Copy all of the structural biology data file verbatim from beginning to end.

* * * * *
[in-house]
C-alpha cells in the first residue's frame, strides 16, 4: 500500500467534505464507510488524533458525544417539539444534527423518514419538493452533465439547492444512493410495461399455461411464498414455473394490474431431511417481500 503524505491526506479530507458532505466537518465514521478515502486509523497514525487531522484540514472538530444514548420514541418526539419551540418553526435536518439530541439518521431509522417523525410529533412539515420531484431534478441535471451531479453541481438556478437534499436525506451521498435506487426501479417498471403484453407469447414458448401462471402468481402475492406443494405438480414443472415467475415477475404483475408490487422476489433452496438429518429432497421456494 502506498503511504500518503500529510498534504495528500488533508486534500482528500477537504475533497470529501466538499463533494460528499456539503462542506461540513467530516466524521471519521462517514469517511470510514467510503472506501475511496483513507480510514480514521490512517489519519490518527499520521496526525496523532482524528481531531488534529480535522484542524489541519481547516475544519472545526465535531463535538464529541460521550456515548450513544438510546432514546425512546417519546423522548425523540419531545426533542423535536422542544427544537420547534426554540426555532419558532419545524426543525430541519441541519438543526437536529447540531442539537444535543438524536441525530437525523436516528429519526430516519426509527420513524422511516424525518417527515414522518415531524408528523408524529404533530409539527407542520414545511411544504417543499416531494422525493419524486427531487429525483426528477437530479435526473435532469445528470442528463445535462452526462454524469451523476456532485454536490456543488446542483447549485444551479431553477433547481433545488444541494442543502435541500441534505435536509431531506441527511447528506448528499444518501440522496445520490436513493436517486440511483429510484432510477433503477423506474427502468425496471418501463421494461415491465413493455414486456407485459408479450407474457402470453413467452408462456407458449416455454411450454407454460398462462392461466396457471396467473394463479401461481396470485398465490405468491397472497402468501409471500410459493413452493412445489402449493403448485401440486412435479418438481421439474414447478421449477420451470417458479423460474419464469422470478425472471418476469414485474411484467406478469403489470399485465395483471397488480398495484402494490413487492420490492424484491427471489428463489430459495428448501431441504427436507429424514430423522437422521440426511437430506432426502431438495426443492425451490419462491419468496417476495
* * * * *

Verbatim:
[in-house]
C-alpha cells in the first residue's frame, strides 16, 4: 500500500467534505464507510488524533458525544417539539444534527423518514419538493452533465439547492444512493410495461399455461411464498414455473394490474431431511417481500 503524505491526506479530507458532505466537518465514521478515502486509523497514525487531522484540514472538530444514548420514541418526539419551540418553526435536518439530541439518521431509522417523525410529533412539515420531484431534478441535471451531479453541481438556478437534499436525506451521498435506487426501479417498471403484453407469447414458448401462471402468481402475492406443494405438480414443472415467475415477475404483475408490487422476489433452496438429518429432497421456494 502506498503511504500518503500529510498534504495528500488533508486534500482528500477537504475533497470529501466538499463533494460528499456539503462542506461540513467530516466524521471519521462517514469517511470510514467510503472506501475511496483513507480510514480514521490512517489519519490518527499520521496526525496523532482524528481531531488534529480535522484542524489541519481547516475544519472545526465535531463535538464529541460521550456515548450513544438510546432514546425512546417519546423522548425523540419531545426533542423535536422542544427544537420547534426554540426555532419558532419545524426543525430541519441541519438543526437536529447540531442539537444535543438524536441525530437525523436516528429519526430516519426509527420513524422511516424525518417527515414522518415531524408528523408524529404533530409539527407542520414545511411544504417543499416531494422525493419524486427531487429525483426528477437530479435526473435532469445528470442528463445535462452526462454524469451523476456532485454536490456543488446542483447549485444551479431553477433547481433545488444541494442543502435541500441534505435536509431531506441527511447528506448528499444518501440522496445520490436513493436517486440511483429510484432510477433503477423506474427502468425496471418501463421494461415491465413493455414486456407485459408479450407474457402470453413467452408462456407458449416455454411450454407454460398462462392461466396457471396467473394463479401461481396470485398465490405468491397472497402468501409471500410459493413452493412445489402449493403448485401440486412435479418438481421439474414447478421449477420451470417458479423460474419464469422470478425472471418476469414485474411484467406478469403489470399485465395483471397488480398495484402494490413487492420490492424484491427471489428463489430459495428448501431441504427436507429424514430423522437422521440426511437430506432426502431438495426443492425451490419462491419468496417476495